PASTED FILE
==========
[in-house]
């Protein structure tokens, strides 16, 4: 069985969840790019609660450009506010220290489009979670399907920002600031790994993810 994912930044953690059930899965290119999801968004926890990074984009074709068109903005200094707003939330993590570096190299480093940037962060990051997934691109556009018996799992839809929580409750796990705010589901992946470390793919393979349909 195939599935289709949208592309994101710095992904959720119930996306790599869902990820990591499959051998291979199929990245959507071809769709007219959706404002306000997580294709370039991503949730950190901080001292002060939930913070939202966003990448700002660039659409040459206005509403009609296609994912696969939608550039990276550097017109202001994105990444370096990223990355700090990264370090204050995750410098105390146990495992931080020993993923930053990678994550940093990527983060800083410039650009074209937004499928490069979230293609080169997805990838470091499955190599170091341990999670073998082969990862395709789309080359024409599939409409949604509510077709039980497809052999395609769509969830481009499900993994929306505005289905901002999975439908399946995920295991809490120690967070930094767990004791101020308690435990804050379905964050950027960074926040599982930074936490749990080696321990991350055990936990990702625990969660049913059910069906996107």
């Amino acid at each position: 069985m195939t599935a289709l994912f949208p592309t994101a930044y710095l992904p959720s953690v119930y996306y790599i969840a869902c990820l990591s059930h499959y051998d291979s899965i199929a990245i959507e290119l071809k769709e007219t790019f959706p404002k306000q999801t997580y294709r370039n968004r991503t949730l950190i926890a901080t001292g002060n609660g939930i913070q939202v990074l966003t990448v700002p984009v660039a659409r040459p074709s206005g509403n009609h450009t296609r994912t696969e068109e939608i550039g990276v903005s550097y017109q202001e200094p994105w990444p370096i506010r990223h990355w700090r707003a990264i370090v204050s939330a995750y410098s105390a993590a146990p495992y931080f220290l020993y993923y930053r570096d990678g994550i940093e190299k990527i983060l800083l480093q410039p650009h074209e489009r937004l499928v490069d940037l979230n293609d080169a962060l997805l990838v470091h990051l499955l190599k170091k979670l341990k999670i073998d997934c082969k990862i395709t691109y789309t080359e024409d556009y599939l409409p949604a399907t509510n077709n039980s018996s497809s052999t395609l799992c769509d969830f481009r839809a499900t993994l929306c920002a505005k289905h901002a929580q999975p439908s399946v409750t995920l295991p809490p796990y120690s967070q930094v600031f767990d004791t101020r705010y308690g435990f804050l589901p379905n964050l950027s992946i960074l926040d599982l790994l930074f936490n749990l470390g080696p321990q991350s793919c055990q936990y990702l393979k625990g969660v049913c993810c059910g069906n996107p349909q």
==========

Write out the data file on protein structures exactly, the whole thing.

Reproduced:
[in-house]
């Protein structure tokens, strides 16, 4: 069985969840790019609660450009506010220290489009979670399907920002600031790994993810 994912930044953690059930899965290119999801968004926890990074984009074709068109903005200094707003939330993590570096190299480093940037962060990051997934691109556009018996799992839809929580409750796990705010589901992946470390793919393979349909 195939599935289709949208592309994101710095992904959720119930996306790599869902990820990591499959051998291979199929990245959507071809769709007219959706404002306000997580294709370039991503949730950190901080001292002060939930913070939202966003990448700002660039659409040459206005509403009609296609994912696969939608550039990276550097017109202001994105990444370096990223990355700090990264370090204050995750410098105390146990495992931080020993993923930053990678994550940093990527983060800083410039650009074209937004499928490069979230293609080169997805990838470091499955190599170091341990999670073998082969990862395709789309080359024409599939409409949604509510077709039980497809052999395609769509969830481009499900993994929306505005289905901002999975439908399946995920295991809490120690967070930094767990004791101020308690435990804050379905964050950027960074926040599982930074936490749990080696321990991350055990936990990702625990969660049913059910069906996107």
């Amino acid at each position: 069985m195939t599935a289709l994912f949208p592309t994101a930044y710095l992904p959720s953690v119930y996306y790599i969840a869902c990820l990591s059930h499959y051998d291979s899965i199929a990245i959507e290119l071809k769709e007219t790019f959706p404002k306000q999801t997580y294709r370039n968004r991503t949730l950190i926890a901080t001292g002060n609660g939930i913070q939202v990074l966003t990448v700002p984009v660039a659409r040459p074709s206005g509403n009609h450009t296609r994912t696969e068109e939608i550039g990276v903005s550097y017109q202001e200094p994105w990444p370096i506010r990223h990355w700090r707003a990264i370090v204050s939330a995750y410098s105390a993590a146990p495992y931080f220290l020993y993923y930053r570096d990678g994550i940093e190299k990527i983060l800083l480093q410039p650009h074209e489009r937004l499928v490069d940037l979230n293609d080169a962060l997805l990838v470091h990051l499955l190599k170091k979670l341990k999670i073998d997934c082969k990862i395709t691109y789309t080359e024409d556009y599939l409409p949604a399907t509510n077709n039980s018996s497809s052999t395609l799992c769509d969830f481009r839809a499900t993994l929306c920002a505005k289905h901002a929580q999975p439908s399946v409750t995920l295991p809490p796990y120690s967070q930094v600031f767990d004791t101020r705010y308690g435990f804050l589901p379905n964050l950027s992946i960074l926040d599982l790994l930074f936490n749990l470390g080696p321990q991350s793919c055990q936990y990702l393979k625990g969660v049913c993810c059910g069906n996107p349909q």